Anti-smoking mass media campaigns have been a part of the efforts to drive down smoking rates in Australia since the early 1970s.

Research has shown that mass media campaigns are especially effective when they use confronting messages to convince smokers of the serious effects of smoking on themselves and their loved ones.

Evaluation research of Australia’s National Tobacco Campaign ‘Every cigarettes is doing you damage’ shows that after the first six months of the mass media campaign smoking rates in Australia dropped by 1.4%, representing 190,000 fewer smokers.

An economic evaluation has shown that the campaign was excellent value for money and resulted in significant savings to the health system.

Anti-smoking campaigns usually come second only to price when smokers are asked to nominate what helped them quit, according to Cancer Council Victoria research.

Below is a list of TV commercials produced by Quit Victoria since 2000.




An animated ad which was the second positive advertisement produced by Quit Victoria. The ad targets smokers in the contemplation, preparation and action phases of the quitting process and aims to increase their confidence, motivation and ability to quit. The campaign focuses on the importance for smokers to recognise their own smoking triggers and come up with their own ways of dealing with them. First run in 2014.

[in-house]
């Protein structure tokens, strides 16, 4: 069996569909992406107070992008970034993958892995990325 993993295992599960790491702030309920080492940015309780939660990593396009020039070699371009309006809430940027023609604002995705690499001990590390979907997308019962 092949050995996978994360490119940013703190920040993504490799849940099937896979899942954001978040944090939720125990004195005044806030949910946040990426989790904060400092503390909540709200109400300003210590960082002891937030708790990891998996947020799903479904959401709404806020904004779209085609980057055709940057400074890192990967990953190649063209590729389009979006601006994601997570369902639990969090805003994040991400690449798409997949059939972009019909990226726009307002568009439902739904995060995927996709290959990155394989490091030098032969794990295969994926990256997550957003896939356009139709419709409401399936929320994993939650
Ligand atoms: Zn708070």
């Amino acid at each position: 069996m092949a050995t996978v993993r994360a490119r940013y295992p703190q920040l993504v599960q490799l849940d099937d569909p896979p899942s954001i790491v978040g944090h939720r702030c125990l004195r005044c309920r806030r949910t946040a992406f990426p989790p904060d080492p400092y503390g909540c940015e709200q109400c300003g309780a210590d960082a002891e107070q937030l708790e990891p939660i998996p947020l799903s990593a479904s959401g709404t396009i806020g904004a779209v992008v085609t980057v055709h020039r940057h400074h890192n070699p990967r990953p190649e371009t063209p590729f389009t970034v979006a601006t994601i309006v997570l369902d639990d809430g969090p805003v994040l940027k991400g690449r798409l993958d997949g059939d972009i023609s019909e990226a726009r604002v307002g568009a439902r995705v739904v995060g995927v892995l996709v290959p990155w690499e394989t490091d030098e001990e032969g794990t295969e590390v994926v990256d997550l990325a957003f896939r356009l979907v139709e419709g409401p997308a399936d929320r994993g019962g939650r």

Last dance


This ad powerfully depicts a man dying of a smoking-caused disease during a tender moment with his wife as she cares for him during the final stages of his illness. Last Dance asks smokers to consider how smoking will affect them and their families. First run in 2013.

The wait

Set in a doctor’s waiting room, this ad depicts the agonising anxiety of a smoker’s wait for test results. The ad aims to motivate smokers to quit now to avoid consequences they could regret forever. First run in 2012

Meet Mick


In a series of ads, 49-year-old former smoker and father Mick Roberts talks about living with emphysema and how the illness has affected him and his family. First run in 2011.

Never give up giving up


Follows a smoker caught up in the cycle of quitting and relapsing. The advertisement concludes with him successfully quitting after three years. The campaign is designed to build smokers' confidence to quit for good rather than focus on the negative effects of smoking. First run in 2010.



Set at a train station, it depicts the personal and emotional impact that smoking-caused illnesses have on the lives of smokers' families, particularly their children. The tagline 'If this is how your child feels after losing you for a minute, imagine if they lost you for life' aims to convince smokers to  quit now. First run in 2008.

Smokefree car and home


Focuses on the interaction between a smoker and his daughter, and aims to prompt smokers to think about not smoking around others, especially children. It also encourages non-smokers

Mouth cancer

Builds on the graphic health warning ‘smoking causes mouth and throat cancer’ and highlights the fact smoking is a major cause of cancer of the mouth (oral cavity) and throat.


Shows a carotid endarterectomy (surgical procedure) to remove a fatty deposit found in the main artery of the brain.  The advertisement explains the link between smoking and stroke and aims to encourage people to quit. First run in 2007. 



Using bubblewrap to represent human lungs, it aims to increase awareness of the dangers of smoking on the respiratory system and the inevitability of emphysema. First run in 2005.



Produced by Quit Victoria and Cancer Council South Australia in 2001, it aims to increase awareness among smokers, particularly parents, of the negative effects smoking has on their health, fitness and lifestyle. First run in 2001.